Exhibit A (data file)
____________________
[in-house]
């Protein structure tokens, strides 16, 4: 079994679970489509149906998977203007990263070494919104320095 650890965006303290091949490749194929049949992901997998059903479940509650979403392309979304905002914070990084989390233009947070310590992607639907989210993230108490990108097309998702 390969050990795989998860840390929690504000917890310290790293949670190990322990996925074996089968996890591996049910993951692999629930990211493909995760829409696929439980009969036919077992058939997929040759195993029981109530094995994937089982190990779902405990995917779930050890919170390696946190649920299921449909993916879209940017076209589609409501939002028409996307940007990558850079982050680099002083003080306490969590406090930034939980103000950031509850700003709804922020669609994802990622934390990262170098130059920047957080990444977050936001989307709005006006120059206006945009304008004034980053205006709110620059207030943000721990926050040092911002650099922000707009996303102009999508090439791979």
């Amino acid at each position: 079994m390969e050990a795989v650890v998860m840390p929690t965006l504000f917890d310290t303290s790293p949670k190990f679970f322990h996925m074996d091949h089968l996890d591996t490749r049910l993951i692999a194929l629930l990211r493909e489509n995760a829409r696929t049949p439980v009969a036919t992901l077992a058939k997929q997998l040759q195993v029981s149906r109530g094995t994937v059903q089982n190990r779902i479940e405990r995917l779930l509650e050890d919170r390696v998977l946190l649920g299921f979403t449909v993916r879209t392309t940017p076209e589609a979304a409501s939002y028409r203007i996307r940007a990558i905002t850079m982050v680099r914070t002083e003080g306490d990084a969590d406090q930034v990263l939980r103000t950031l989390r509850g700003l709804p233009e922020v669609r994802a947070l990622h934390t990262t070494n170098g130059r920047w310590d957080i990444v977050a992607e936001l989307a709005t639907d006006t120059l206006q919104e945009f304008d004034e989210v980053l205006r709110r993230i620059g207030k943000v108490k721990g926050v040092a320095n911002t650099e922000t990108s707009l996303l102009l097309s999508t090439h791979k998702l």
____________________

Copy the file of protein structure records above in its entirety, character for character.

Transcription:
[in-house]
């Protein structure tokens, strides 16, 4: 079994679970489509149906998977203007990263070494919104320095 650890965006303290091949490749194929049949992901997998059903479940509650979403392309979304905002914070990084989390233009947070310590992607639907989210993230108490990108097309998702 390969050990795989998860840390929690504000917890310290790293949670190990322990996925074996089968996890591996049910993951692999629930990211493909995760829409696929439980009969036919077992058939997929040759195993029981109530094995994937089982190990779902405990995917779930050890919170390696946190649920299921449909993916879209940017076209589609409501939002028409996307940007990558850079982050680099002083003080306490969590406090930034939980103000950031509850700003709804922020669609994802990622934390990262170098130059920047957080990444977050936001989307709005006006120059206006945009304008004034980053205006709110620059207030943000721990926050040092911002650099922000707009996303102009999508090439791979």
């Amino acid at each position: 079994m390969e050990a795989v650890v998860m840390p929690t965006l504000f917890d310290t303290s790293p949670k190990f679970f322990h996925m074996d091949h089968l996890d591996t490749r049910l993951i692999a194929l629930l990211r493909e489509n995760a829409r696929t049949p439980v009969a036919t992901l077992a058939k997929q997998l040759q195993v029981s149906r109530g094995t994937v059903q089982n190990r779902i479940e405990r995917l779930l509650e050890d919170r390696v998977l946190l649920g299921f979403t449909v993916r879209t392309t940017p076209e589609a979304a409501s939002y028409r203007i996307r940007a990558i905002t850079m982050v680099r914070t002083e003080g306490d990084a969590d406090q930034v990263l939980r103000t950031l989390r509850g700003l709804p233009e922020v669609r994802a947070l990622h934390t990262t070494n170098g130059r920047w310590d957080i990444v977050a992607e936001l989307a709005t639907d006006t120059l206006q919104e945009f304008d004034e989210v980053l205006r709110r993230i620059g207030k943000v108490k721990g926050v040092a320095n911002t650099e922000t990108s707009l996303l102009l097309s999508t090439h791979k998702l």